But Edison’s work was not incremental the way Michelangelo’s work was. Over time, his experiments did provide some clues that guided him to the material (carbonized bamboo) that eventually worked, so his progress was not entirely random. Still, it was unpredictable. Edison could go through periods in which he’d test 100 filaments and not one of them would work any better than what he’d had at the start. While Michelangelo could work for a month and at least complete 2% of a ceiling -- and 100% of, say, Adam and Eve -- a month of work for Edison would not leave him with 2% of a working light bulb. He had no light bulb, until the day he found the right material; then he had the light bulb.
A lot of what our students do is Michelangelo work. They do a chunk of reading, or memorize a set of rules, or practice a certain writing format, and it may take them a while to reach their ultimate goal, but at least they can see measurable progress along the way: this many pages covered, or that many rules learned by heart, or some incrementally improved conformity with a norm. It can still be a grind, especially with a heavy workload and weighty syllabus, but at least the students can be sure of improvement and can project a likely date of completion.
It’s inevitable, though, that some of our students' work will be Edison work. They put in the time and the effort, but there’s not necessarily any obvious correlation to results. They could be working on a legal research project, looking for a needle and ending each day with a notebook full of hay. Or they might be practicing some skill that, for them, seems to resist improvement, at least until a certain critical mass of practice has been reached. (Performance on multiple-choice tests, for example, can sometimes plateau for weeks for soem students.) If the students don't realize that they are not doing Michelangelo work here -- if they are expecting incremental success and not seeing it -- then they can grow discouraged and self-doubtful, and may even abandon the effort, believing it is not doing any good.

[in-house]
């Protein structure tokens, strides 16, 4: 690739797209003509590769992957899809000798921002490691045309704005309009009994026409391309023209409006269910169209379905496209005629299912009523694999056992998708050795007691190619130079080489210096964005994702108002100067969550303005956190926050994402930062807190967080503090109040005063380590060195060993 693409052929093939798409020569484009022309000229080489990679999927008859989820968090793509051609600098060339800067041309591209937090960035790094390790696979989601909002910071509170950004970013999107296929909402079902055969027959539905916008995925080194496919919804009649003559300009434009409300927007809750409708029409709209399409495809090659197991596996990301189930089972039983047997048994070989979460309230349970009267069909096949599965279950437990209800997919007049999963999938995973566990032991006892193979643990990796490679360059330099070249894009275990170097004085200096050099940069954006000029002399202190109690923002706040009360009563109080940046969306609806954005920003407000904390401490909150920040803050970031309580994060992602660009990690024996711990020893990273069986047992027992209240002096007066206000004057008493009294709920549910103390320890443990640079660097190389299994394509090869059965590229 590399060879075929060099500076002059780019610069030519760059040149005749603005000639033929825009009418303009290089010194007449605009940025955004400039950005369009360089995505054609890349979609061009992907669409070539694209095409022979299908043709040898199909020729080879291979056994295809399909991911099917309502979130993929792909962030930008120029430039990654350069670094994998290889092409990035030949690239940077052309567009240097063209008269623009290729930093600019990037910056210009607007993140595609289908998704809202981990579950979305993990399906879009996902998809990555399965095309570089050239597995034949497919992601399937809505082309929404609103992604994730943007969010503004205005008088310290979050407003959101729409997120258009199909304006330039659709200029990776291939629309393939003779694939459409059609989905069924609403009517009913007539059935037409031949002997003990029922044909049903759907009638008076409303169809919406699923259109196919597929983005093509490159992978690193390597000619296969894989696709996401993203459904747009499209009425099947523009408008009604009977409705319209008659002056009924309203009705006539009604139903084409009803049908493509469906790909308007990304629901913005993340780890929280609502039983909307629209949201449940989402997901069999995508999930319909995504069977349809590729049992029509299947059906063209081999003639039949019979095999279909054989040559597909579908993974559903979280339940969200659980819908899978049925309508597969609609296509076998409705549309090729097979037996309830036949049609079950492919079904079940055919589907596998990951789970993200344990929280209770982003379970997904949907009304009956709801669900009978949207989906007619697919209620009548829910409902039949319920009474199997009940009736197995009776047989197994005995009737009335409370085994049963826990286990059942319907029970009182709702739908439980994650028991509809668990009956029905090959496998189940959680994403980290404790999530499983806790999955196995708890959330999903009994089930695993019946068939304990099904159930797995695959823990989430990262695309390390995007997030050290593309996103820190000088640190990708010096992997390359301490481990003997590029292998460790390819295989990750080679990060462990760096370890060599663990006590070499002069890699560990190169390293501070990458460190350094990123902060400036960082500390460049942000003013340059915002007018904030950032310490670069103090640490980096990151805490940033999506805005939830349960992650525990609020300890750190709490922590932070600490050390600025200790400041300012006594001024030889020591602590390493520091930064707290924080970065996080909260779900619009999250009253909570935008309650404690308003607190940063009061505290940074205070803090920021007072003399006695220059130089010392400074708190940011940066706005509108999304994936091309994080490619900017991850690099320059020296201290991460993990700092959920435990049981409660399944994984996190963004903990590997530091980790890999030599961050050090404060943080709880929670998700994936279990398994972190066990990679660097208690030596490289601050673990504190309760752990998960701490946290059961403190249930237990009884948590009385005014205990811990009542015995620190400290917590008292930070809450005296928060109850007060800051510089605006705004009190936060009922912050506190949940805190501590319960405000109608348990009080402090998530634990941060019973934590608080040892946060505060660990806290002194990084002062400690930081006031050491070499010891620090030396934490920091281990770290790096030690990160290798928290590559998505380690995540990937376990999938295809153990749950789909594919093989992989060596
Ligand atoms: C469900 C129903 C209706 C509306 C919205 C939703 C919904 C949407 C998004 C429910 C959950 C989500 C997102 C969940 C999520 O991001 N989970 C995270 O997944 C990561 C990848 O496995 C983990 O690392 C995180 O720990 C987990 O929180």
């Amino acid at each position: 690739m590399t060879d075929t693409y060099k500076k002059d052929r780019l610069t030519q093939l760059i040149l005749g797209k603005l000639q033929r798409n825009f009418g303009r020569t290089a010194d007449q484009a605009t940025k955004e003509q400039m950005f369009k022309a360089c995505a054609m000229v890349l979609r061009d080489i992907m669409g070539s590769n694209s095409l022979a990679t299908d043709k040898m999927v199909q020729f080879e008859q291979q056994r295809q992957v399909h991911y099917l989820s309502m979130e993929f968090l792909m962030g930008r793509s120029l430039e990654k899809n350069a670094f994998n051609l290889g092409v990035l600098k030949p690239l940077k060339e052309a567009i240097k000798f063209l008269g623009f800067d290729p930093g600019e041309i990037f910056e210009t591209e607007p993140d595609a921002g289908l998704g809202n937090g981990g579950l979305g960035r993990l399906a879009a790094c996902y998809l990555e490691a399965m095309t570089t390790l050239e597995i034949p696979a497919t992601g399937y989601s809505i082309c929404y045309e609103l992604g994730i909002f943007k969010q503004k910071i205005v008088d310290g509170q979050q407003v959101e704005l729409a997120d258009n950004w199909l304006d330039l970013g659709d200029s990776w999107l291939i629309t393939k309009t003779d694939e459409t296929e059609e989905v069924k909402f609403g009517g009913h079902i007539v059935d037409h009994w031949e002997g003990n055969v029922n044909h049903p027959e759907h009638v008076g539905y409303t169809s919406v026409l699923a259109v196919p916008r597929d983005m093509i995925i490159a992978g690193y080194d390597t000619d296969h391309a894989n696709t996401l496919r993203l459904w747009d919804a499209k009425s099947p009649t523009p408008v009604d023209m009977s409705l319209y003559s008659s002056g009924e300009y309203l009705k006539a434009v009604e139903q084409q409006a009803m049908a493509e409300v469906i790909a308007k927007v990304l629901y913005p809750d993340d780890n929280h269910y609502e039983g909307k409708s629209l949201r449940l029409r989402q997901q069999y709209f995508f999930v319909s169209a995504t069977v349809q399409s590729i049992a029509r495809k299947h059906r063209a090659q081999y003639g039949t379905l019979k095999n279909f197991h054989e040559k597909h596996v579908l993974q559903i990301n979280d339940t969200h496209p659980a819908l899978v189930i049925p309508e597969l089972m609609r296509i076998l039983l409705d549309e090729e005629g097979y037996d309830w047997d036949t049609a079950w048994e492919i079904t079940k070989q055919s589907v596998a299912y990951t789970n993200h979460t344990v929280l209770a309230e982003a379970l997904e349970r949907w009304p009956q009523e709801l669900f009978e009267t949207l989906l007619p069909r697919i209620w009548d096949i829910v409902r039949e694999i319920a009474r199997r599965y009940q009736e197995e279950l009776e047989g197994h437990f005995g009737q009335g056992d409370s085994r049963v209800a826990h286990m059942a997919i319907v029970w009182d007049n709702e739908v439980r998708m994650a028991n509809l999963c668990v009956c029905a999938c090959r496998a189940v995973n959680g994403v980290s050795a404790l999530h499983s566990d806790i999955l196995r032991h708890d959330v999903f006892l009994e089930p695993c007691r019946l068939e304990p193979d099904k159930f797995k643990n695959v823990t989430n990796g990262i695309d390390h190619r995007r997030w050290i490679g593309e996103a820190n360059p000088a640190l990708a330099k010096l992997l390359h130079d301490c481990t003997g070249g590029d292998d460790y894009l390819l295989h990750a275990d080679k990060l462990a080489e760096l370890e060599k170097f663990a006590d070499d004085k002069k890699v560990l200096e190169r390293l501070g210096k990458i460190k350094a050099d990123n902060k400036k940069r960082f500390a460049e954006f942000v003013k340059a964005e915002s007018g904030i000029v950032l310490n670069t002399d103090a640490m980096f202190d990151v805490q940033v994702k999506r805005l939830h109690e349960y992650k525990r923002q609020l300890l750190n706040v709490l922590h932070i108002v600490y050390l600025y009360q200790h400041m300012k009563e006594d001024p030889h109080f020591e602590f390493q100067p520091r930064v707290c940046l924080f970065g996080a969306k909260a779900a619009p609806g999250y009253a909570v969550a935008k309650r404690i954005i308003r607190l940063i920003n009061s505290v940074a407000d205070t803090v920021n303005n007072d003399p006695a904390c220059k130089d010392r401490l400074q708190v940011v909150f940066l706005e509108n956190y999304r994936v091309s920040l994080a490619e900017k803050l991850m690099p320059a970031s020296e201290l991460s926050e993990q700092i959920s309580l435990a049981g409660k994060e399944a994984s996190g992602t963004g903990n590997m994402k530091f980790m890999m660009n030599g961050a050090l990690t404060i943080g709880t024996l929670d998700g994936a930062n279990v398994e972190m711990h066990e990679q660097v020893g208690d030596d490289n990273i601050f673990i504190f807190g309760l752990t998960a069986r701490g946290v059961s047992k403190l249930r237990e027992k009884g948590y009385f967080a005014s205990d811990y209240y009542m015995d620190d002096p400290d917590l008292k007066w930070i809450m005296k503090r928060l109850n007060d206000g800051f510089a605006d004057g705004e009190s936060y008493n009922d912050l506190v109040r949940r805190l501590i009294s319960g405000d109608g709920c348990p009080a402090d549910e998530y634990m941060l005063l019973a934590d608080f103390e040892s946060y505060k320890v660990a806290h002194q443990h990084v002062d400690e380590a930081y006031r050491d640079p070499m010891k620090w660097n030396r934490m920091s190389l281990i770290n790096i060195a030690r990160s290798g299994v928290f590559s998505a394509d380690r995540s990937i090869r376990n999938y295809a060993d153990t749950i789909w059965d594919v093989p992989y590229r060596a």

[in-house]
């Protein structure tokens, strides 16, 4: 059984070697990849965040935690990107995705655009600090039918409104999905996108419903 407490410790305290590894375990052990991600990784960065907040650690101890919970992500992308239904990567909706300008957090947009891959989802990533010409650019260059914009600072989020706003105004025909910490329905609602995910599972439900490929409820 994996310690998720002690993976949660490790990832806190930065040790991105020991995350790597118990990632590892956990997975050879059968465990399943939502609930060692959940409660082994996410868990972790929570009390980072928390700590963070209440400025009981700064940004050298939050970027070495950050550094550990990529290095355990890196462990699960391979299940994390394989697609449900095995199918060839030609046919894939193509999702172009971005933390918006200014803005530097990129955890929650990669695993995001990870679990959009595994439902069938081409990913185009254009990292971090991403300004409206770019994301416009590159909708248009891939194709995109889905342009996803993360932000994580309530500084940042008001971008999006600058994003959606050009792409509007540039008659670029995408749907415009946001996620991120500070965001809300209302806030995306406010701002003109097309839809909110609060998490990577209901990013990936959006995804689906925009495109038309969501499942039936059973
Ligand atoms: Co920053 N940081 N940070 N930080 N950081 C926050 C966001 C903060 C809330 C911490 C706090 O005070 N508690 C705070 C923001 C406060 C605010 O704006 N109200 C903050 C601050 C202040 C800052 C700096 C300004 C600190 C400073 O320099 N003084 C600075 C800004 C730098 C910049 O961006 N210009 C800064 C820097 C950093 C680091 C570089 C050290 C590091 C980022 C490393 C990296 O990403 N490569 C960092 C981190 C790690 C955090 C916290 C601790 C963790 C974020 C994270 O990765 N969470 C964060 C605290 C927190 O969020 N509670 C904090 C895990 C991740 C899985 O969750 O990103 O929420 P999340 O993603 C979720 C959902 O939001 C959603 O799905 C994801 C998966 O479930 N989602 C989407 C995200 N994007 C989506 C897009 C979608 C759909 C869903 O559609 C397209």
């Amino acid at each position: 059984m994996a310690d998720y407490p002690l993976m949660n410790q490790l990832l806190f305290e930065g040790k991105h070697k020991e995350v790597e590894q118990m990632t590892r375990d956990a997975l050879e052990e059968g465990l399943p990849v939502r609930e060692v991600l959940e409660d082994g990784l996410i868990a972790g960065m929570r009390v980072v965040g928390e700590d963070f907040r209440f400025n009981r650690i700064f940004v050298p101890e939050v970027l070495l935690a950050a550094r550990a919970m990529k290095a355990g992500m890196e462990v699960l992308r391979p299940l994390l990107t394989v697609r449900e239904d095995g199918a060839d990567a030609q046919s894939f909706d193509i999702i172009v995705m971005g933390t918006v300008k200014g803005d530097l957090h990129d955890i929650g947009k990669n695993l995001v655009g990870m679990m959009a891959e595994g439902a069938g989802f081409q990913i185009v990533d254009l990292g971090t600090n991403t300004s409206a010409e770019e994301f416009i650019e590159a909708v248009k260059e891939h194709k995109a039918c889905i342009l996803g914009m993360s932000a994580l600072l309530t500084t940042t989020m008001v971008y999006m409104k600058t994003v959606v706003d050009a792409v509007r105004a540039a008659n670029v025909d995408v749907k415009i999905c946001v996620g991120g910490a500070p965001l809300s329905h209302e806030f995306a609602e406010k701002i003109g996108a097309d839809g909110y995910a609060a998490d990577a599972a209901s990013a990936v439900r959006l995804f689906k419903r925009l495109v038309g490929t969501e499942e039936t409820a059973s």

It is crucial. before that happens, to explain to students (and to remind them, sometimes frequently) that there are two kinds of progress in work, and to get them to focus not on results but on well-directed effort. Help them to recognize, as Edison did, that some jobs simply require effort that won’t be directly rewarded, but that “every wrong attempt discarded is another step forward.” As long as students are actually doing the right work -- and for that, too, they may need your guidance -- then, even if they are not seeing daily results, they are doing something useful -- ruling out fruitless lines of inquiry, or gradually building context and understanding to reach the critical mass needed. In the moment, such progress may not feel as satisfying as a tangible result, but with support, they can keep going, even in the face of doubt. And once they have completed the task successfully, they can look back and realize not just how the effort they made led to the result, but also that they are capable of making similar efforts -- and hopefully with a little more faith -- in the future.
Thursday, November 14, 2019
Picture a "lollipop." Unfortunately, that was me as a law school student preparing for my first final exams. You see, in preparation for final exams, I spent most of my time re-reading my notes, trying to master my outlines, and cramming as much information as possible into my head...with the hope that I might somehow be able to regurgitate as much as possible back to my professors.